Last Updated on May 5, 2015, by eNotes Editorial. Word Count: 489
The central problem of “Hymn to Intellectual Beauty” has to do with the meaning and significance of intellectual beauty, in terms of both humanity as a whole and the poet’s life in particular. Although many readers of the poem have tried to define intellectual beauty, it cannot be identified with any one ideal. In fact, the poem links this spirit with several abstractions, including beauty, grace, thought, form, harmony, and calmness.
Perhaps the key to understanding intellectual beauty is to focus on what it is not, and it is clear that it is not part of the physical world. Many of Shelley’s philosophical notions derive from Plato’s, and in his poetry Shelley often uses (and transfigures) Plato’s belief that there are two kinds of reality: the visible or physical realm, made of constantly changing matter, and the intelligible realm of forms, or such purely mental phenomena as truth and beauty. Intellectual beauty resides solely in the intelligible realm and can only be apprehended in the visible world as an obscure, shadowy presence. It is nevertheless important to humankind, because it contains the ideals toward which each person must strive in order to achieve perfection. That is why Shelley associates intellectual beauty with human thought and insists that it is a crucial element in the attainment of human immortality and omnipotence, and the abolition of “dark slavery.” The fact that intellectual beauty is identified with man suggests that this power, despite its divine attributes, does not derive from God or the supernatural. It teaches humanity to love, esteem, and fear itself rather than a separate divinity—in essence, “Hymn to Intellectual Beauty” is an attempt to replace traditional worship with a religion that celebrates humankind and its potential to perceive and attain perfection. The role of intellectual beauty in this religion is to dispel the fears and sufferings associated with the physical world by revealing to its disciples the deeper truth of the realm of ideals.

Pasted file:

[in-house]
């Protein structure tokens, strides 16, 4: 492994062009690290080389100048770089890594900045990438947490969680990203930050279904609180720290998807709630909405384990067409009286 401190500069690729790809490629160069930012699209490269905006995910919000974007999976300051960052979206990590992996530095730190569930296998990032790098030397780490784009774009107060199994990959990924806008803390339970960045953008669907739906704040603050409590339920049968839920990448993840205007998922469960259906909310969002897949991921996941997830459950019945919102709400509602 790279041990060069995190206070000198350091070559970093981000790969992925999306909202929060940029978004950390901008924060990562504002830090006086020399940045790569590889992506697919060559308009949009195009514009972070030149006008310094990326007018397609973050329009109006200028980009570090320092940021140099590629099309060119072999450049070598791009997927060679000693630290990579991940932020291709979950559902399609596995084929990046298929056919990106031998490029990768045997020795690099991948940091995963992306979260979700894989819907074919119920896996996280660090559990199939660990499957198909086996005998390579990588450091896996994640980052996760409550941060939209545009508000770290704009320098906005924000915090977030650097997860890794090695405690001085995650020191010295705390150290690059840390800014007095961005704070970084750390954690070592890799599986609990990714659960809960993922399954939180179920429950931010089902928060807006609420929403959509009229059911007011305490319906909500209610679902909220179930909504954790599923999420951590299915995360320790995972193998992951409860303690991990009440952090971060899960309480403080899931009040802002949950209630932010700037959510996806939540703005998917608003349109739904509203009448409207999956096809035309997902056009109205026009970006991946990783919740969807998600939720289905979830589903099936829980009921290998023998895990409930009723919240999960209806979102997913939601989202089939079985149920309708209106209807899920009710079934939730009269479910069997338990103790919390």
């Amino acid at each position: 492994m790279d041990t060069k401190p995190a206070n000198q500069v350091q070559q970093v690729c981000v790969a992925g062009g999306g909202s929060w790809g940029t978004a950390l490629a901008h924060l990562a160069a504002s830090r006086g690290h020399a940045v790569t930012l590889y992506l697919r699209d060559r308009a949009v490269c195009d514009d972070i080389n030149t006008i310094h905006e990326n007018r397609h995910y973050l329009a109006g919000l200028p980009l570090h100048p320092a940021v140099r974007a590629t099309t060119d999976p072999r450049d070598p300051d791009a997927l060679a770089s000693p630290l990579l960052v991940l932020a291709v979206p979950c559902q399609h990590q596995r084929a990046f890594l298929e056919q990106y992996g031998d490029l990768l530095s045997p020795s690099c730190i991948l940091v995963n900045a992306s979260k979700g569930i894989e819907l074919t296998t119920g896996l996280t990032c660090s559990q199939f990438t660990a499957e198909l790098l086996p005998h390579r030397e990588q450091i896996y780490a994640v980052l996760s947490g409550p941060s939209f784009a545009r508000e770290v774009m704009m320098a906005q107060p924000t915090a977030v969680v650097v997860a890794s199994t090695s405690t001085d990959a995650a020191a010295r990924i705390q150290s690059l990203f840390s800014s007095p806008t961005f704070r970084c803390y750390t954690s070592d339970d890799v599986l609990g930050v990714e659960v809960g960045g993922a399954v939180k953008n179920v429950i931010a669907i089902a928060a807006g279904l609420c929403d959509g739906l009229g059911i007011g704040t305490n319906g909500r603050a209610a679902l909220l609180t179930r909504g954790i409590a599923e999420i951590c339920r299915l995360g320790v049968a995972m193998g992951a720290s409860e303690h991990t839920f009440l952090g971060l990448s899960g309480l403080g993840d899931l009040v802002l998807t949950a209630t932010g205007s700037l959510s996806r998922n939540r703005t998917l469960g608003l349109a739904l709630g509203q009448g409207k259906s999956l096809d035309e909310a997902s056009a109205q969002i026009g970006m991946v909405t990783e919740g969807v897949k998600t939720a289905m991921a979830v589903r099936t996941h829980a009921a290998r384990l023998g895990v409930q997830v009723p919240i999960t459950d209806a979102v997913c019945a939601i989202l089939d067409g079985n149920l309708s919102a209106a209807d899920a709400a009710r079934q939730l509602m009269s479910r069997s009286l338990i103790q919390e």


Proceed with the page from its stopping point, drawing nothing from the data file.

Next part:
Beyond intellectual beauty’s significance to humanity as a whole, the poem describes the importance of the spirit in the poet’s life. As a boy, the poet sought to communicate with beings existing beyond the physical world, ghosts and heavenly spirits, but was not answered. When the boy turned to philosophy, however, “musing deeply on the lot/ Of life,” the shadow of intellectual beauty fell over him in a sudden visitation. This suggests that intellectual beauty is to be found through philosophy rather than simple religious faith in “God and ghosts and Heaven.” The autobiographical section of the poem is important because it allows the poet to speak with the authority of a prophet who has had direct communion with the object of his worship. Inasmuch as he represents humanity, the poet’s experience supports the idea that humankind as a whole could be inspired and transfigured by intellectual beauty, escaping through this spirit the “dark reality” of death.
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